Travelers at O'Hare International Airport continued to suffer long delays on Monday afternoon, hours after one of the largest November snowstorms recorded in the Chicago area.
The storm dumped up to 13 inches of snow and contributed to more than 1,200 cancellations at Chicago airports on Sunday and Monday. Delays for arrivals at O'Hare averaged 1.5 hours at 3:20 p.m.
Heavy snow also caused delays on the Metra commuter train and on the roads during the morning rush hour, although conditions had improved on Monday afternoon.
The Federal Aviation Administration cited weather conditions, especially strong winds, as a cause of delays at O'Hare airports and in the Northeast, including airports in Boston, New Jersey and New York.
Some entry delays at O'Hare were more than three hours, which caused increasing frustration for passengers waiting to return home after the Thanksgiving holiday.
Shaena Wright, 18, waited in line to re-book her flight with a group of college students trying to return to Washington, D.C.
Wright said he had already lost three classes at George Washington University after two canceled flights.
"I really need to find a flight," Wright said. "I'm hysterical at this point."
Chicago Aviation spokeswoman Lauren Huffman said the city was able to open its parallel tracks at O'Hare on Monday afternoon.
"Hopefully, that will help," he said.
Conditions were better at the Midway airport, where delays averaged less than 15 minutes. Only 71 flights were canceled at Midway, compared to 1,161 at O'Hare, according to the Department of Aviation.
The boards showing exits at O'Hare were full of cancellations marked in red. He took a snack cart to appease American Airlines customers who waited in a particularly long line.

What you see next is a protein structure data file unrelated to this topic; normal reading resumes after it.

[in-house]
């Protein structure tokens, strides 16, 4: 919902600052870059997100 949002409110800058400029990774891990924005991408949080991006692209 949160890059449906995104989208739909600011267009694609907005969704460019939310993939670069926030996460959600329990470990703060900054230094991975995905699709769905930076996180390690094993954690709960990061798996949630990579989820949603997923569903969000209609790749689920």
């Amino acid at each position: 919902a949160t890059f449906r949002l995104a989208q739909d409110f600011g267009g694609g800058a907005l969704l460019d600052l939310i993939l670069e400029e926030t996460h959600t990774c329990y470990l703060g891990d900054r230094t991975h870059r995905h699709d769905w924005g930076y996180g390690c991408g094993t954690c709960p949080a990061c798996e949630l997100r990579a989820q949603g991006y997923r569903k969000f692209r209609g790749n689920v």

Adrienne Forgette, 63, of Farmington, N.M., had come to Chicago to visit her family. His daughter-in-law was ordered on Sunday, he said. His flight home was delayed several times and then canceled.
"It's pretty routine," he said as he waited in line to re-book his flight.
"It snowed so much in New Mexico two weeks ago," said Forgette, showing an inch with his fingers. "And everything was canceled."
Metra saw large delays in all its lines on Monday morning due to fallen trees, cars stuck in the tracks and some mechanical problems. But spokesman Michael Gillis said he does not expect big problems for the afternoon hours.
On Monday morning, the most severe impact was the Union Pacific North line in Kenosha, which suffered several long delays, including one that took approximately 2 1/2 hours to reach an outbound train. The delays along the line were caused by a fallen tree near Lake Forest that was trapped in a power line, Gillis said.
The Metra officers had to wait for the Commonwealth Edison crews to clear the mess.
Another major delay was caused by a bus accident near the Metra tracks at the North Central Service in Prospect Heights.
For the afternoon, some delays were reported until 3:30 p.m., including a 60-minute delay on a Union Pacific Northwest Line entrance train.
Vehicles on the roads in the area moved slowly due to snow during the morning rush hour, but travel times improved as the day wore on, said Illinois Department of Transportation spokesman Guy Tridgell.
Tridgell said that the freeways in the Chicago area are in "very good shape," and that the gangs are now focusing on ramps, shoulders and other places that need attention.
Crews are also plowing on secondary routes in areas that saw higher snow totals in Kane, McHenry, Lake, DuPage and Cook North counties, Tridgell said.
"We have labor and equipment in those places, but motorists should anticipate a slower trip in the afternoon and evening, with some unforeseen conditions," he said.
He warned that IDOT will have a limited number of plows on treatment surfaces during the night to treat freezing and observe drifting snow, so drivers should be careful.
"The public should be aware that plowed surfaces that appear free of snow and ice can be quite slippery," Tridgell said.
The CTA did not find significant weather-related problems on trains or buses, said spokesman Jonathan Kaplan.